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My thanks to Bob Emmers for providing the first comprehensive account of the horrible injustices suffered by 17-year-old Arthur Paul Carmona at the hands of our corrupt "justice" system ("The Kid Is Innocent," Sept. 17). But I would like to challenge the childlike innocence the article attributes to private investigator Dave Marshall, regarding police who prejudiced eyewitnesses and destroyed evidence in the case. "Never in all his time as a police officer," Emmers writes, "had he [Marshall] seen such a flouting of the principal that the chain of evidence must be maintained inviolate."

That unbelievable statement by Marshall dovetails with the impression given by most of the media that misconduct by law-enforcement officials is a shocking anomaly. It is shocking to most people, but only because this common behavior is largely ignored by the mainstream media, whose members—hand-fed hot crime stories by police and district attorneys—find it easier and more profitable (both economically and politically) to accept those stories than challenge them. The proof of this is in the countless thousands of documented cases across the country of people who have been falsely accused and convicted of crimes related to sex, drugs, robbery or murder, or who have been beaten or killed by police before receiving a fair trial.

Police and prosecutors, backed by crime hysteria whipped up by special-interest groups and the media for public consumption, enjoy an undeserved reputation of moral infallibility along with nearly absolute political power. Add to that an appalling lack of training in basic science and democratic principles, and you get ridiculous laws, no real accountability and a growing prosecution-police state. So it should be expected that police and prosecutors will often lie about, destroy or fabricate evidence; manipulate, trick, coerce, or bribe witnesses and suspects; and usually get away with damaging or destroying innocent lives.

People can come up with many good solutions to this problem, I am sure. But I suggest that, for a start, we give the police and prosecutors a bit of their own medicine. Police and prosecutors who put innocent people behind bars should have to serve out the sentences given their victims.

—John Earl, Huntington Beach

Emmers' article has left me feeling angry—and not only at immoral cops and judges who are indifferent to justice. Why take the trouble—with dramatic details and careful juxtaposition of events—to get the reader's indignation worked up, to lay out the facts in a dramatic fashion, to impugn our court system for not caring if it grinds up the life of an innocent young man, to get our energies inspired, and then give us no proposal for what we might do to help? I couldn't believe it when I finished the article and not one word had been spoken about where I might send a contribution or what other strategy I might engage in to bring pressure to bear on the powers that are determining and then ignoring this blatant injustice. Would a letter-writing campaign to Superior Court Judge Everett Dickey help? Is there a fund where the readers who Emmers got worked-up can send donations to help the family with legal costs?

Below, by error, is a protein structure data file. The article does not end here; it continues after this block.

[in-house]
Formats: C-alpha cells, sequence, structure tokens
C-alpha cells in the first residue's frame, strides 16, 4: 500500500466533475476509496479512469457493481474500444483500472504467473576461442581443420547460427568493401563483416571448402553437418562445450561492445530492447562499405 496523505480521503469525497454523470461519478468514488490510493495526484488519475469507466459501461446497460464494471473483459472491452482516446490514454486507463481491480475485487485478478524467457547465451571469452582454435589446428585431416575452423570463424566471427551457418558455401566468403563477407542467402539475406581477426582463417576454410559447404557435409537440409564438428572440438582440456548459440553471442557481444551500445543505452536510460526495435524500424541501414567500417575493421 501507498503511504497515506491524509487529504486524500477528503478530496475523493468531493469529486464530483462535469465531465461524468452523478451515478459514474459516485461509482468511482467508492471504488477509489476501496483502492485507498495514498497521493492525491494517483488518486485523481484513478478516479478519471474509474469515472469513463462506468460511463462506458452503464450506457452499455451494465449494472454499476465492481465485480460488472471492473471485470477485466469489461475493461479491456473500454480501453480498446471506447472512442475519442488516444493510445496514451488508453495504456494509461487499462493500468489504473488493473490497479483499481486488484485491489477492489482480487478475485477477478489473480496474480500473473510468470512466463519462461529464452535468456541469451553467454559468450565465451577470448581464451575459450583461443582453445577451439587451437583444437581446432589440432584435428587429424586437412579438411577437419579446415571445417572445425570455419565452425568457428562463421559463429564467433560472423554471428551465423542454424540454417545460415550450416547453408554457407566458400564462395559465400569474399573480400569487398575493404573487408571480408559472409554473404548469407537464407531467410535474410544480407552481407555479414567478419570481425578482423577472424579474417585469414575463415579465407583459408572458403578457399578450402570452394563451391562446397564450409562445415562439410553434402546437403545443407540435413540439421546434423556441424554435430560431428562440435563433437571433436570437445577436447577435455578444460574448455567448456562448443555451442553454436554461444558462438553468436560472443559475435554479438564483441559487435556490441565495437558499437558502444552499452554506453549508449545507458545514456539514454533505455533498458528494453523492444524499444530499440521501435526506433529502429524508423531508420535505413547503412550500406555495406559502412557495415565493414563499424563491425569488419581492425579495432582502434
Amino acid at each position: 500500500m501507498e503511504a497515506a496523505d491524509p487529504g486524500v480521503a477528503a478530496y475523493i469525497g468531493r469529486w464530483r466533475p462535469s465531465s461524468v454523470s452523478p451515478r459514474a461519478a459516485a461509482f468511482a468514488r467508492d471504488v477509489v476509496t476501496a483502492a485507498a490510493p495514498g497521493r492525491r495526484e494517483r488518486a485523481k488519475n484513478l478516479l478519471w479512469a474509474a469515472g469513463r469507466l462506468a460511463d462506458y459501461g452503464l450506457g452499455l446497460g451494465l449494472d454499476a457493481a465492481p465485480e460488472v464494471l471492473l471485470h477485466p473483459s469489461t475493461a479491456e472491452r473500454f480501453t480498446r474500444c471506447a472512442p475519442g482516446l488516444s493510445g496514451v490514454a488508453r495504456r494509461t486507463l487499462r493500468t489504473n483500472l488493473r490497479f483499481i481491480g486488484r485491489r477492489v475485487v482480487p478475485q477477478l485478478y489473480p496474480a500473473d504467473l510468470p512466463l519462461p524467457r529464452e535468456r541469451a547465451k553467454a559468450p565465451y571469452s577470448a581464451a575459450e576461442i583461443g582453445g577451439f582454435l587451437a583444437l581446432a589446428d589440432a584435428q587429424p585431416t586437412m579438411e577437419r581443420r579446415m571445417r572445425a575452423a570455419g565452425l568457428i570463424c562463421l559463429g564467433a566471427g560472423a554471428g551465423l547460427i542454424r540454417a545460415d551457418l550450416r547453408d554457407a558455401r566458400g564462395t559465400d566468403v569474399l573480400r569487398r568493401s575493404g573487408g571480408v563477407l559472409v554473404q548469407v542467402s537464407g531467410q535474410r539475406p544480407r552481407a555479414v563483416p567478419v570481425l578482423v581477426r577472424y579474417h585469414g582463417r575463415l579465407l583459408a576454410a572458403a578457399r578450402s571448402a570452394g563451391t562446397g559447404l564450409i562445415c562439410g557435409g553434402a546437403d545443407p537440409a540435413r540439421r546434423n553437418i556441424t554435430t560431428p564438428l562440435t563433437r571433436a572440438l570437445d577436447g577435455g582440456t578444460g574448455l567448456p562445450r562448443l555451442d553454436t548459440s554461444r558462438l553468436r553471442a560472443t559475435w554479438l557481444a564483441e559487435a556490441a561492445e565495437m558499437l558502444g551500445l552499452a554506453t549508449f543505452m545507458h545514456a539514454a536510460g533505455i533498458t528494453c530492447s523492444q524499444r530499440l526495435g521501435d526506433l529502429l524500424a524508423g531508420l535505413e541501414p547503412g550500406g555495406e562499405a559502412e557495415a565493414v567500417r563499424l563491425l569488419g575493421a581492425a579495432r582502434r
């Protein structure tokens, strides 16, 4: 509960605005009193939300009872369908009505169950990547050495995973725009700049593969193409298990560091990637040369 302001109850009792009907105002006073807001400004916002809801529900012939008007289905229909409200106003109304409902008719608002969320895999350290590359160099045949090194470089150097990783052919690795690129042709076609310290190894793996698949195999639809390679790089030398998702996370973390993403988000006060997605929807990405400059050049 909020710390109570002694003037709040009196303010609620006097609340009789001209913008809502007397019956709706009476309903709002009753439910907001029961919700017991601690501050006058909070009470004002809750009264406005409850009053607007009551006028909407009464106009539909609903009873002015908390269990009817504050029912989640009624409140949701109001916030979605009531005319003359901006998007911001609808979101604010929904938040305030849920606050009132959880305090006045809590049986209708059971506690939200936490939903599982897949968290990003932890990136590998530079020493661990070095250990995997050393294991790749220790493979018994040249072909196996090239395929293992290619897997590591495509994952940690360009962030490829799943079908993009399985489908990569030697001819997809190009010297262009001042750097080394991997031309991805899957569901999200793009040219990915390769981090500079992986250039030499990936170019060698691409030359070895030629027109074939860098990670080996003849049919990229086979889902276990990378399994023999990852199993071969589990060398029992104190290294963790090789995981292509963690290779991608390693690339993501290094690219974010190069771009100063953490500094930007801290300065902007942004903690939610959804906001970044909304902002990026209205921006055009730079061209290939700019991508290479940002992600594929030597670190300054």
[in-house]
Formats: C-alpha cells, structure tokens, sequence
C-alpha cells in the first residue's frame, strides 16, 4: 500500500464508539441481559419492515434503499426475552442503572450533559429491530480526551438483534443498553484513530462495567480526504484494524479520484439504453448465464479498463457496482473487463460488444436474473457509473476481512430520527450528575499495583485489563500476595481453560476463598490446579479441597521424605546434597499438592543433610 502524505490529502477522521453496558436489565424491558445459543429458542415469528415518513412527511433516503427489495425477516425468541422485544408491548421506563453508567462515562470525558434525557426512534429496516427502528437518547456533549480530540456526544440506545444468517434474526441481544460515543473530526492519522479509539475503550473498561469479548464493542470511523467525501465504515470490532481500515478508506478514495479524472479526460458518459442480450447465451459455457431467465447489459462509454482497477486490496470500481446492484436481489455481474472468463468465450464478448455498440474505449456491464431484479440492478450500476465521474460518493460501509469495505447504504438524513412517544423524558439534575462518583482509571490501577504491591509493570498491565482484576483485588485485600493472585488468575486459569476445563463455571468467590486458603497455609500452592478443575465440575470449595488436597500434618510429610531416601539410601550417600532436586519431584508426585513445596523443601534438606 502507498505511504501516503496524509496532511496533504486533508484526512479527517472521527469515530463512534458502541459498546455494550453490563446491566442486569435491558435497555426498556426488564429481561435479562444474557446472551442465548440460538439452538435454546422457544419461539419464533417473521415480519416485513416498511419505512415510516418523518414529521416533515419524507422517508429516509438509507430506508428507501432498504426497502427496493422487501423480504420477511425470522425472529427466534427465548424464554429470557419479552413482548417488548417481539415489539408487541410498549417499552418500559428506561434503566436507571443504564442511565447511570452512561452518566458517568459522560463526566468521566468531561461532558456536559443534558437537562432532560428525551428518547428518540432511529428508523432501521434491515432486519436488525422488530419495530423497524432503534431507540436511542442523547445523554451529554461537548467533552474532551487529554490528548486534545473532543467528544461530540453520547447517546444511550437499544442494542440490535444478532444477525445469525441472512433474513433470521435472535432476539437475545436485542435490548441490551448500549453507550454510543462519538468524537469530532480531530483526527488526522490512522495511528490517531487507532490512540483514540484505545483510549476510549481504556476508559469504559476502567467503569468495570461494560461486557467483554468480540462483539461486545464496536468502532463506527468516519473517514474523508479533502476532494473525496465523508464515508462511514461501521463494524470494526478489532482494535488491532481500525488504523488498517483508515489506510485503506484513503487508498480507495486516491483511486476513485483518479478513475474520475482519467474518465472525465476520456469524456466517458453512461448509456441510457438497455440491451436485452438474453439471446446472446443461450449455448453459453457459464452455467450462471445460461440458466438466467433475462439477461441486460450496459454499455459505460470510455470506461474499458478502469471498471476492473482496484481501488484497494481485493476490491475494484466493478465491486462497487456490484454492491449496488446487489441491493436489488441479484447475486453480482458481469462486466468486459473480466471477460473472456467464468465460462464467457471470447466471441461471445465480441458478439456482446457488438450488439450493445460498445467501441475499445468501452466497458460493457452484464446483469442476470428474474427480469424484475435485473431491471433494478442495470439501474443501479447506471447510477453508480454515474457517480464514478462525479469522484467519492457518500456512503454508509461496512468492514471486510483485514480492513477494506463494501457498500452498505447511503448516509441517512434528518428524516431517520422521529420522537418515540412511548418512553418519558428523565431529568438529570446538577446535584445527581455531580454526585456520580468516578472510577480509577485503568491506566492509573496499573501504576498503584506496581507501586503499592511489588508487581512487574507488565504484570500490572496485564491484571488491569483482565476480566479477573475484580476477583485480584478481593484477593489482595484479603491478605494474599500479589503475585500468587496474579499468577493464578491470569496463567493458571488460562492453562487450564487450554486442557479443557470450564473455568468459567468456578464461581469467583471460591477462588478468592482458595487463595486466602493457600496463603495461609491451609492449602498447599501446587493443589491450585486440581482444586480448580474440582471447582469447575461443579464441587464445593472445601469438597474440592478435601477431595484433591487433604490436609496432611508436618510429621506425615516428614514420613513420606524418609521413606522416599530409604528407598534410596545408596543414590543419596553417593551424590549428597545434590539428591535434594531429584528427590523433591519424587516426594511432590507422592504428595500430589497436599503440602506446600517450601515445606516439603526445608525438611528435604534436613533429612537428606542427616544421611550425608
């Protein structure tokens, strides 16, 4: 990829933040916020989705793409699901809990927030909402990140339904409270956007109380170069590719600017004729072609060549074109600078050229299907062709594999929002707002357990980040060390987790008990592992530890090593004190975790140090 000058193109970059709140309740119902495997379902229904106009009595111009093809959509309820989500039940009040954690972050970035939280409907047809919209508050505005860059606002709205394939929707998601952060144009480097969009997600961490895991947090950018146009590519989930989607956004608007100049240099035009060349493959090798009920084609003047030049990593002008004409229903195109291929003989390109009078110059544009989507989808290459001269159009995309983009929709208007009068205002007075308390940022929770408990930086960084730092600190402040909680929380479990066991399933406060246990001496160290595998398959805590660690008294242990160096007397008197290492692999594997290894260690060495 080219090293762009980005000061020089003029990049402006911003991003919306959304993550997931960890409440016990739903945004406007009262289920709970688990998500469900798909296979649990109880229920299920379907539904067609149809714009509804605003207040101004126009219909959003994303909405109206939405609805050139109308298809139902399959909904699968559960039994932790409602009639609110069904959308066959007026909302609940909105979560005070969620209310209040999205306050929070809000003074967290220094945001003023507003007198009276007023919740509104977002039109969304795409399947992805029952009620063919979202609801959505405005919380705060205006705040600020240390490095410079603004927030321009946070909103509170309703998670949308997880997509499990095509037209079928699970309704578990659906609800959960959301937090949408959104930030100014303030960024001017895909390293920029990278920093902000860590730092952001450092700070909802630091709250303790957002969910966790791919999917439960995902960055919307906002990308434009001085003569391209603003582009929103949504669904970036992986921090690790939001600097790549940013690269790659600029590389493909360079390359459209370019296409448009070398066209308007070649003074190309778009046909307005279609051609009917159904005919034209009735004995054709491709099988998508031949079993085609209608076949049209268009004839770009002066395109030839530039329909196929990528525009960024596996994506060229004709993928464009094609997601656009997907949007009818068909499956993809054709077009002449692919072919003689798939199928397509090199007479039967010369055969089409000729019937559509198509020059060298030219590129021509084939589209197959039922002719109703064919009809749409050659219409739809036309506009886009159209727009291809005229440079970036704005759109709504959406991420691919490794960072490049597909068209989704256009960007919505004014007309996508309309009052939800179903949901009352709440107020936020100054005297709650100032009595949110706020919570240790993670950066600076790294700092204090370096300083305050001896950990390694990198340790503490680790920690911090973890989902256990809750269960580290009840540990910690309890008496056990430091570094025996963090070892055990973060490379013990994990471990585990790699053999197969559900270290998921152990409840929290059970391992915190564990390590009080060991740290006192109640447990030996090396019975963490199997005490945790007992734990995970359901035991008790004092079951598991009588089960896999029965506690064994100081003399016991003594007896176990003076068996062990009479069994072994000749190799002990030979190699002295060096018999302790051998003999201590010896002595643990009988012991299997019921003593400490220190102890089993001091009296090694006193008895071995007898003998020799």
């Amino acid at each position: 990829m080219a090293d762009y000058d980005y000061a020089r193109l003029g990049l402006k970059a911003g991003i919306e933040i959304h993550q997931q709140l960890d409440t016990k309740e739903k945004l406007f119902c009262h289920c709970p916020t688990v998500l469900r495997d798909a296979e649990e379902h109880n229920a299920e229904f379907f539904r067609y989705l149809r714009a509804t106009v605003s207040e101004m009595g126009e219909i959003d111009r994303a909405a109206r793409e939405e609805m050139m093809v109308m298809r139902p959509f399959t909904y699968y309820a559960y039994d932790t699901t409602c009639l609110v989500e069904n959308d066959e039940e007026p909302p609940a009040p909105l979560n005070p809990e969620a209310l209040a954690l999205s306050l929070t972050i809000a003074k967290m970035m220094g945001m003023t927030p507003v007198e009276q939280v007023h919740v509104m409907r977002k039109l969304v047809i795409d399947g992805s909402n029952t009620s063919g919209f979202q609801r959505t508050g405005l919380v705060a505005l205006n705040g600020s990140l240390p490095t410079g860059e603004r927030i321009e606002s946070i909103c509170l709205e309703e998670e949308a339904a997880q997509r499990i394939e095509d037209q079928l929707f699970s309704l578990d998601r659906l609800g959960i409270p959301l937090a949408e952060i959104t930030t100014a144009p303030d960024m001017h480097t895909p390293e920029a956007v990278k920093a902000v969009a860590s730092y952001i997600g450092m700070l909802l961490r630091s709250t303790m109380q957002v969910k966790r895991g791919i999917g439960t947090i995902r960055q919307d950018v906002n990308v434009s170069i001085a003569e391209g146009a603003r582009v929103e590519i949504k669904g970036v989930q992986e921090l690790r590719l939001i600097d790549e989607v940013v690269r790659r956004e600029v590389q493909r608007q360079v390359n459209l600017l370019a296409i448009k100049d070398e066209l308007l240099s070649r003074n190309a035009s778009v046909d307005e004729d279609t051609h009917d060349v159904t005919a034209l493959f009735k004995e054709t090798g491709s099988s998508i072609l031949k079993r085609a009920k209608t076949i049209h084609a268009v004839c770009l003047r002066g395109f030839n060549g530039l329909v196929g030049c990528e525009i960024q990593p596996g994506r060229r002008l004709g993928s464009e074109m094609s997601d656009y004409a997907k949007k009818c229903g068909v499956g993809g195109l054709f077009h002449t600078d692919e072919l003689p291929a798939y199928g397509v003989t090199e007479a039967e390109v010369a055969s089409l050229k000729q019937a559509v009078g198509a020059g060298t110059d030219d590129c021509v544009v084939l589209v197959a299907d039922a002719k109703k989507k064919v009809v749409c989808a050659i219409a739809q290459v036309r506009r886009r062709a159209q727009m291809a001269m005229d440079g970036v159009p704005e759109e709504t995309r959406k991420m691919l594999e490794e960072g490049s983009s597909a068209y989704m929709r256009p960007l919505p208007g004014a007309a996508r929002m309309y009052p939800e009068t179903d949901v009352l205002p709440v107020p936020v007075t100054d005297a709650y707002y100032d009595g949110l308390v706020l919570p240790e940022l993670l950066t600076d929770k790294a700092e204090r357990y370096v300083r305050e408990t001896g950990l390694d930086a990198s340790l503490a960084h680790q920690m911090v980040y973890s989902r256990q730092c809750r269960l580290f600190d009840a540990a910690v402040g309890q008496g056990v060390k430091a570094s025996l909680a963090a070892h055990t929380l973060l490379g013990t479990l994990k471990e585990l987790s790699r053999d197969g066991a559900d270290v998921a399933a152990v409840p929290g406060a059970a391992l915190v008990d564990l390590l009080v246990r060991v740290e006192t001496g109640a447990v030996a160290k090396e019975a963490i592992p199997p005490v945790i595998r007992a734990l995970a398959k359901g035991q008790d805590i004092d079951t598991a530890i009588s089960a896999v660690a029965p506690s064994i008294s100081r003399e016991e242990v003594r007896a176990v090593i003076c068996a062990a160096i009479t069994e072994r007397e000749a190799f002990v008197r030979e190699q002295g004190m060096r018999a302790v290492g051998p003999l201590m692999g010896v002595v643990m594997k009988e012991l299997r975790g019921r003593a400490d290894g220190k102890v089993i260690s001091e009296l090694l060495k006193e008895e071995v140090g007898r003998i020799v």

I was also puzzled by a certain "ambivalence" in Emmers' characterization of his own point of view. After all the evidence he presents, he only thinks it "unlikely" that Arthur Carmona committed these burglaries? That's not much of a commitment to innocence. Also, regarding the blurb on the front page saying that it would take a "cynic" to think Carmona got 12 years for being a Latino: if Emmers' account is not omitting relevant information, then a person would not need to be a cynic at all—just an objective observer. It's not cynical to see the facts for what they are.

—Carla Copenhaven, Newport Beach The editors respond: Good point. Read on.

I am the mother of Arthur Carmona. I delivered a copy of your article to Arthur, and we would like to thank you. This is a very hard time for us. We do feel alone at times, and the heartache we both feel is very painful. I was overwhelmed with all of the calls from your readers; they had me in tears.

To the readers of the OC Weekly:

Thank you for your concerns and for all the inquiries as to how you can help. I was deeply touched, and so was my son. We have a long, hard fight ahead, and if you would like to help in any way, please continue to call Nadia Maria Davis at (714) 740-4099 or my voice mail at (714) 297-3662.

Some people have wanted to send donations for Arthur's legal defense. Send them in care of Nadia Maria Davis, 621 N. Linwood, Santa Ana, CA 92701.

You are welcome to write Arthur with any words of encouragement. Letters can be forwarded through his attorney at: Arthur Carmona #MD086, c/o Deborah Muns-Park, Sidley & Austin, 555 W. 5th St., Ste. 4000, Los Angeles, CA 90013.

I will share a thought: the district attorney is supposed to represent the state of California in criminal matters. Arthur and I are part of that group, and so are you. We are trying to let them know they made a big mistake and something needs to get done, but it is up to you to let the district attorney know that you were not represented in this case. Write to: District Attorney Anthony Rackauckas, 700 Civic Center Dr. W., Santa Ana, CA 92701, or call (714) 834-3600.

Hopefully, very soon, they will undo the damage that has been done to my son. He has been robbed of something that can not be replaced: his youth. Arthur would like to graduate from high school with the rest of his classmates, and maybe together, we can accomplish this. Thank you for helping us fight for justice.

—Ronnie Carmona, Costa Mesa